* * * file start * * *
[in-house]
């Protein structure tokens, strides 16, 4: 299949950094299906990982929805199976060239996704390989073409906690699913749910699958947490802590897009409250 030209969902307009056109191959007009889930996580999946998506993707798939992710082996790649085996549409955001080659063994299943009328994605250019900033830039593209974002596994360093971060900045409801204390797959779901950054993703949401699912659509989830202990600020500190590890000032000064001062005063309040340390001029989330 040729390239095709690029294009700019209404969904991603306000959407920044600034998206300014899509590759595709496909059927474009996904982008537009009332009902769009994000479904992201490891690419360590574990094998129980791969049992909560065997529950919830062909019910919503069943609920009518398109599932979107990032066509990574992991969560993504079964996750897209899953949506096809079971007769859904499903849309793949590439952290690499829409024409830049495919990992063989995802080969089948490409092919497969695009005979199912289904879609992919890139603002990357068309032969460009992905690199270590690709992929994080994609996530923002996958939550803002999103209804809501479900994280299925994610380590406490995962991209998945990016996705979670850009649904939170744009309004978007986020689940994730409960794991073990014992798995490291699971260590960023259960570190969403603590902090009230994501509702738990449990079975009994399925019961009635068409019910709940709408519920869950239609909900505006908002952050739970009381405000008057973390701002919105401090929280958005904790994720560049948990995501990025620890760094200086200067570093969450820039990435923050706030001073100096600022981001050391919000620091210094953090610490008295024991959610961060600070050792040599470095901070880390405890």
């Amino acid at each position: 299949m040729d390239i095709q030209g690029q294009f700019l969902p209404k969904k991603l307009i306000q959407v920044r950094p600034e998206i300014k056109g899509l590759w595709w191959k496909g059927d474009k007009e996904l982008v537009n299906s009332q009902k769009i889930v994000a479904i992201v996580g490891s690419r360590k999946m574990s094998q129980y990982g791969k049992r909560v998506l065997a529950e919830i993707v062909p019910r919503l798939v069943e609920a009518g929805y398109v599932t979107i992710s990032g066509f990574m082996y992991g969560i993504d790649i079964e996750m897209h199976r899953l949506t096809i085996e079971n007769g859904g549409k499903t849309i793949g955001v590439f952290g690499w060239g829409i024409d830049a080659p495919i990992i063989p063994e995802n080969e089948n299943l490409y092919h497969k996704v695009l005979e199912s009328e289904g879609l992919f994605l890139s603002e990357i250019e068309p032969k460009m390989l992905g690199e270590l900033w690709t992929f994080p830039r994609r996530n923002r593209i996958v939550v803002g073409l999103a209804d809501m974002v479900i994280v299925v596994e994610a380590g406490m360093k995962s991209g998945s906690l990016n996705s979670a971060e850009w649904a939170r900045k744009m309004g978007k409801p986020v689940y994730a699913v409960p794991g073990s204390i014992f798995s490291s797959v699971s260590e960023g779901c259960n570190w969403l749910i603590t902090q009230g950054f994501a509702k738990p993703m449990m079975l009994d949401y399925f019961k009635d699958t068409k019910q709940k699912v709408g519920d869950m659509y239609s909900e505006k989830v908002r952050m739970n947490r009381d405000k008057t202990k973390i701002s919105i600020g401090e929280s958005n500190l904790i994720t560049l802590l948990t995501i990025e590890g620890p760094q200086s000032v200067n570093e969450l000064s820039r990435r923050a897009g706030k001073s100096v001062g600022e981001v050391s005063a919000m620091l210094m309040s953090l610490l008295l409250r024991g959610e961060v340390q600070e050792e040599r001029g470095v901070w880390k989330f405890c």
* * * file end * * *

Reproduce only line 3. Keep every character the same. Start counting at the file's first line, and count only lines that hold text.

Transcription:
């Amino acid at each position: 299949m040729d390239i095709q030209g690029q294009f700019l969902p209404k969904k991603l307009i306000q959407v920044r950094p600034e998206i300014k056109g899509l590759w595709w191959k496909g059927d474009k007009e996904l982008v537009n299906s009332q009902k769009i889930v994000a479904i992201v996580g490891s690419r360590k999946m574990s094998q129980y990982g791969k049992r909560v998506l065997a529950e919830i993707v062909p019910r919503l798939v069943e609920a009518g929805y398109v599932t979107i992710s990032g066509f990574m082996y992991g969560i993504d790649i079964e996750m897209h199976r899953l949506t096809i085996e079971n007769g859904g549409k499903t849309i793949g955001v590439f952290g690499w060239g829409i024409d830049a080659p495919i990992i063989p063994e995802n080969e089948n299943l490409y092919h497969k996704v695009l005979e199912s009328e289904g879609l992919f994605l890139s603002e990357i250019e068309p032969k460009m390989l992905g690199e270590l900033w690709t992929f994080p830039r994609r996530n923002r593209i996958v939550v803002g073409l999103a209804d809501m974002v479900i994280v299925v596994e994610a380590g406490m360093k995962s991209g998945s906690l990016n996705s979670a971060e850009w649904a939170r900045k744009m309004g978007k409801p986020v689940y994730a699913v409960p794991g073990s204390i014992f798995s490291s797959v699971s260590e960023g779901c259960n570190w969403l749910i603590t902090q009230g950054f994501a509702k738990p993703m449990m079975l009994d949401y399925f019961k009635d699958t068409k019910q709940k699912v709408g519920d869950m659509y239609s909900e505006k989830v908002r952050m739970n947490r009381d405000k008057t202990k973390i701002s919105i600020g401090e929280s958005n500190l904790i994720t560049l802590l948990t995501i990025e590890g620890p760094q200086s000032v200067n570093e969450l000064s820039r990435r923050a897009g706030k001073s100096v001062g600022e981001v050391s005063a919000m620091l210094m309040s953090l610490l008295l409250r024991g959610e961060v340390q600070e050792e040599r001029g470095v901070w880390k989330f405890c």